Small-Scale Farming Hawaiian Style

Couple’s new start in Hawaii is full of miracles.


| January/February 2010



Pink orchids in Hawaii

Pink orchids make a striking sight.

iStockphoto.com/Scott Leigh

Hawaii’s Big Island is perhaps best known for black-sand beaches and volcanic activity, but it is also alive with agricultural enterprise. From the famed Parker Ranch, one of the largest and most historic cattle ranches in the United States, to world-famous Kona coffee, the Big Island’s lava-based soils and diversity of microclimates offer an environmental buffet that’s suited to growing just about anything. So when Elizabeth Jenkins and Barney Frazier decided to trade San Francisco’s nightlife for quiet country living, Hawaii was the obvious choice.

Although neither had any farming experience, both were committed to the concept – which was just what the couple needed to put a little adventure and excitement back into their lives. Barney was eager to meet a new business challenge, and Elizabeth wanted to live a more naturally sustainable life. This couple’s dream began to unfold when they stumbled upon an abandoned fruit and nut orchard on the island of Hawaii in 2001.

Overcoming abandonment

“Initially, we bought a 5.3-acre property (one-fourth of the original orchard),” Barney says. “Six months later we bought the second parcel, because it had more macadamia trees on it.” And as so often happens with tight-knit families, Elizabeth’s mother wasn’t about to be left behind. She moved to the Big Island as the owner of a third, adjacent parcel, making it a real extended family farm. The 15-acre operation came to life with 270 macadamia nut trees, 375 avocado trees, bananas, and plenty of citrus: orange, tangerines, tangelos, grapefruit, lemons and limes. But it was far from a turnkey setup.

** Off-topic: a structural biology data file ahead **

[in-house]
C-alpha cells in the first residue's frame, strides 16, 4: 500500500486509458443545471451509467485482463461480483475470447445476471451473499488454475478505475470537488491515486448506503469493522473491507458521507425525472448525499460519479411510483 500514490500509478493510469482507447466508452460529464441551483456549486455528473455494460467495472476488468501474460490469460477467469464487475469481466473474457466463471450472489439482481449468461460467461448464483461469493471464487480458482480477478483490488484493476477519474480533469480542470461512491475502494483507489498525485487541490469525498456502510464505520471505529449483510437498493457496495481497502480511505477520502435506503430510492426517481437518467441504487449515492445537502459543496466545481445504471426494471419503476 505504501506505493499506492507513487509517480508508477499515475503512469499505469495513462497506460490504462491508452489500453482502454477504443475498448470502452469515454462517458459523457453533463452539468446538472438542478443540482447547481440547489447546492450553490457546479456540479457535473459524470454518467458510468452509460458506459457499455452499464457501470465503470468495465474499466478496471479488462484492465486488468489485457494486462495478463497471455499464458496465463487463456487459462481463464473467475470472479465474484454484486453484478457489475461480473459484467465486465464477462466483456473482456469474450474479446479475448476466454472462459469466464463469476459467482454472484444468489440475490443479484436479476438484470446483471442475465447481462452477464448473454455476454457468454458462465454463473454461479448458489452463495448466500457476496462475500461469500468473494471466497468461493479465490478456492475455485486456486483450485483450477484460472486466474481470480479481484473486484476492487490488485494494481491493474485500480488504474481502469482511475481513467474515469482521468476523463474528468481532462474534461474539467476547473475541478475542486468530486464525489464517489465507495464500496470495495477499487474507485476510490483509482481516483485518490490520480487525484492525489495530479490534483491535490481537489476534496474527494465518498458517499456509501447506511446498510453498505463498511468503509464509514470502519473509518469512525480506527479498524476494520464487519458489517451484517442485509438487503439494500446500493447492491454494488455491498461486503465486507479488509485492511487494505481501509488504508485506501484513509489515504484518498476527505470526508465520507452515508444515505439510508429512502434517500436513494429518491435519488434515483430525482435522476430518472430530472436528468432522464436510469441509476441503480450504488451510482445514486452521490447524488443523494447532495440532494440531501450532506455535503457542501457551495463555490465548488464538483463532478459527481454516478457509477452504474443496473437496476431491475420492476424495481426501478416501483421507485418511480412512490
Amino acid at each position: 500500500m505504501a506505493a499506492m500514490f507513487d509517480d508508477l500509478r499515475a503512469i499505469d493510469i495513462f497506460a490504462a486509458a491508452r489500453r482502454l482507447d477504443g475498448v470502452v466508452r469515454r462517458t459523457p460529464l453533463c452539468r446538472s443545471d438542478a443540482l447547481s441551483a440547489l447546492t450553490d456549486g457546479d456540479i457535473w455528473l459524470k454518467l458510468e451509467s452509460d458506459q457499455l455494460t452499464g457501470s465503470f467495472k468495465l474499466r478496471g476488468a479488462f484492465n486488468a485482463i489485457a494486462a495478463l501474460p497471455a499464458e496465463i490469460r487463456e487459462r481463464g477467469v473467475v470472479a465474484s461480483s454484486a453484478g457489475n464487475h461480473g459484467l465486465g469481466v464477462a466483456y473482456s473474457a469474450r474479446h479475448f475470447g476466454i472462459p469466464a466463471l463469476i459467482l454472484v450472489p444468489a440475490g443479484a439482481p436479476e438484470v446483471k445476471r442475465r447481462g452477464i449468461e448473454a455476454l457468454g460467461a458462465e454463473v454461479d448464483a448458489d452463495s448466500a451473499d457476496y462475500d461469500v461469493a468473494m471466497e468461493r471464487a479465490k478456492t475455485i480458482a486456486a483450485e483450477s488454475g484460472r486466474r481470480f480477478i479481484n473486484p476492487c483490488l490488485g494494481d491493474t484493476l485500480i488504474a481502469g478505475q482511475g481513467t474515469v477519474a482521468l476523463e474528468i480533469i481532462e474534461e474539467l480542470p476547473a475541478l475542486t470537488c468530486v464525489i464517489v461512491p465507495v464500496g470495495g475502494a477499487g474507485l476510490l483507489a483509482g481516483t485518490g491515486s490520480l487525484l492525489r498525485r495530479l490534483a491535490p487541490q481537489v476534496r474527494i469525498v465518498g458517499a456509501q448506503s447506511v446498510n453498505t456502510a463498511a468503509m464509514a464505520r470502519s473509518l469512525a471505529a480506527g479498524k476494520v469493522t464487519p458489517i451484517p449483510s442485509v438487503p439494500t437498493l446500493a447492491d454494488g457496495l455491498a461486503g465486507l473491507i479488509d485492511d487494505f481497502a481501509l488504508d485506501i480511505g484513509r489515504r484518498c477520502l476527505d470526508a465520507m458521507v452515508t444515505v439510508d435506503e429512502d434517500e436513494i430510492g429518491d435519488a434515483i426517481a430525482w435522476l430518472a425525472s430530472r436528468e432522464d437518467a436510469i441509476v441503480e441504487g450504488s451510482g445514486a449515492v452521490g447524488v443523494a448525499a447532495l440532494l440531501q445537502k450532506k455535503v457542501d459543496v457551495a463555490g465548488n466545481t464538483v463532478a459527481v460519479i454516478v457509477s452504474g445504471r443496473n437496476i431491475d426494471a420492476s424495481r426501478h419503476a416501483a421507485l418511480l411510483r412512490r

The Jenkins-Frazier orchard had been abandoned for several years and was a definite fixer-upper when the couple arrived. The trees needed pruning but hadn’t been sprayed chemically or fertilized for many years, so gaining organic certification was relatively easy – it only took six months to complete, thanks to the folks at the University of Hawaii’s agriculture department. The orchard was back in the fruit and nut business by March of 2002 when the first certified organic harvest was sold from the back of an old truck – the couple’s first roadside stand. Farm-raised Ka’u coffee, honey and other value-added products are now part of the lineup.

Online opportunity

Barney says that as their Ailani Orchards business grew, the produce stand evolved to handle the increased market and traffic. The old truck was replaced with a 10-square-foot tent, which was then replaced with a series of larger tents. Today, the farm’s on-site produce stand is a permanent pole structure where folks can find everything from the freshest organic limes and avocados to organic honey to macadamia nut butter and coffee – all in season.

In addition to farm-stand sales, Elizabeth and Barney market avocados and citrus through farmers’ markets and to wholesalers and organic food stores. However, the more valuable macadamia nuts and coffee are only available at the farm or through the website ( www.AilaniOrchards.com , 808-929-8785). Barney says it’s important to market the more labor-intensive crops directly because they can better control the pricing.





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